, Volume 116, Issue 1–2, pp 85–97 | Cite as

C4 photosynthetic modifications in the evolutionary transition from land to water in aquatic grasses

  • Jon E. Keeley


Cladistic analysis supports the conclusion that the Orcuttieae tribe of C4 grasses reflect evolution from a terrestrial ancestry into seasonal pools. All nine species in the tribe exhibit adaptations to the aquatic environment, evident in the structural characteristics of the juvenile foliage, which persist submerged for 1–3 months prior to metamorphosis to the terrestrial foliage. Aquatic leaves of the least derived or basal genus Neostapfia have few morphological and anatomical characteristics specialized to the aquatic environment and have retained full expression of the C4 pathway, including Kranz anatomy. Orcuttia species have many derived characteristics and are more specialized to the aquatic environment. These latter species germinate earlier in the season and persist in the submerged stage longer than Neostapfia and evidence from the literature indicates length of submergence is positively correlated with fitness components. Aquatic leaves of Orcuttia species lack Kranz or PCR bundle sheath anatomy, yet 14C-pulse chase studies indicate >95% malate + aspartate as the initial products of photosynthesis and these products turn over rapidly to phosphorylated sugars, indicating a tight coupling of the C4 and C3 cycles. Presence of the C4 pathway is further supported by enzymological data. Contemporary dogma that Kranz anatomy is a sine qua non for operation of the C4 pathway is contradicted by the patterns in Orcuttia; however, it is unknown whether the pathway acts as a CO2 concentrating mechanism in these aquatic plants.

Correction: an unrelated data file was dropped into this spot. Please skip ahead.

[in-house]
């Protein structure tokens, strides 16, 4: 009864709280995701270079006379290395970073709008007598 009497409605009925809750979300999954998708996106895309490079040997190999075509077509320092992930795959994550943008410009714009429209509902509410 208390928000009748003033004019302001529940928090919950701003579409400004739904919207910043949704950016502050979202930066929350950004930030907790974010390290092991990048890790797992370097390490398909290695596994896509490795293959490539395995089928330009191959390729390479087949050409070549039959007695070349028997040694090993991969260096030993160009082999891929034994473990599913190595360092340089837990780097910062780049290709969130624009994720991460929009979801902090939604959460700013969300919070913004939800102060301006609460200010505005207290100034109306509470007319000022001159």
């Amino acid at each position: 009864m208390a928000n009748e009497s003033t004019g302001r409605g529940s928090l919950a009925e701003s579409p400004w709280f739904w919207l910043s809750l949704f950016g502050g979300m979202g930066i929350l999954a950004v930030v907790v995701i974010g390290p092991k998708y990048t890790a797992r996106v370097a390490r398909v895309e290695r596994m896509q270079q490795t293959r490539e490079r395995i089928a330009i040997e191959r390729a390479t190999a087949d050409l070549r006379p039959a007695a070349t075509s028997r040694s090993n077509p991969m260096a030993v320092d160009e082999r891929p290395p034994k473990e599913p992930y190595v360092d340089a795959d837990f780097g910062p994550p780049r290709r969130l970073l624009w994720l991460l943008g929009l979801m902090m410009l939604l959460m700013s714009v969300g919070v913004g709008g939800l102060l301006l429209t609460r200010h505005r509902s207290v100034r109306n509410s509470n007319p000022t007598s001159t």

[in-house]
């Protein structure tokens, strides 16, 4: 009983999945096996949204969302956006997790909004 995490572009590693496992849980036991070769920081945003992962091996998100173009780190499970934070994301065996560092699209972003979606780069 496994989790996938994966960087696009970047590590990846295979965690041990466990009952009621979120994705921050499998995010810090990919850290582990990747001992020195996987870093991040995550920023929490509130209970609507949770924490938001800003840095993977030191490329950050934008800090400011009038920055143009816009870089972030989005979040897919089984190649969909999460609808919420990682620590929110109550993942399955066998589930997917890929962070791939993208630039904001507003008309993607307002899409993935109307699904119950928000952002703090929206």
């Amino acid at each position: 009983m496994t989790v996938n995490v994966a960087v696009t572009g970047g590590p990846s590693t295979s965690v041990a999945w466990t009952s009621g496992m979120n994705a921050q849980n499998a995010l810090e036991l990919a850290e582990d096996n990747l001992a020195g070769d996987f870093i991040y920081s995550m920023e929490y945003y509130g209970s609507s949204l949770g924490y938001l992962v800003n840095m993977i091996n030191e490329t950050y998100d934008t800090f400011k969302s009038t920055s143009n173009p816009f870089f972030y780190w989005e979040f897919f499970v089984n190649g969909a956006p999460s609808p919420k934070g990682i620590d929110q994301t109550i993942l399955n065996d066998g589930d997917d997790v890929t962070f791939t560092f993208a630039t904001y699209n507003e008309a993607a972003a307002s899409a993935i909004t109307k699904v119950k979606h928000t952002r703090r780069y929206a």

Key words C4 grasses Orcuttiae Kranz anatomy Aquatic grasses Cladistic analysis 


Unable to display preview. Download preview PDF.

Unable to display preview. Download preview PDF.

Copyright information

© Springer-Verlag Berlin Heidelberg 1998

Authors and Affiliations

  • Jon E. Keeley
    • 1
  1. 1.Division of Environmental Biology, National Science Foundation, Arlington, VA 22230 USA e-mail: jkeeley@nsf.govUS

Personalised recommendations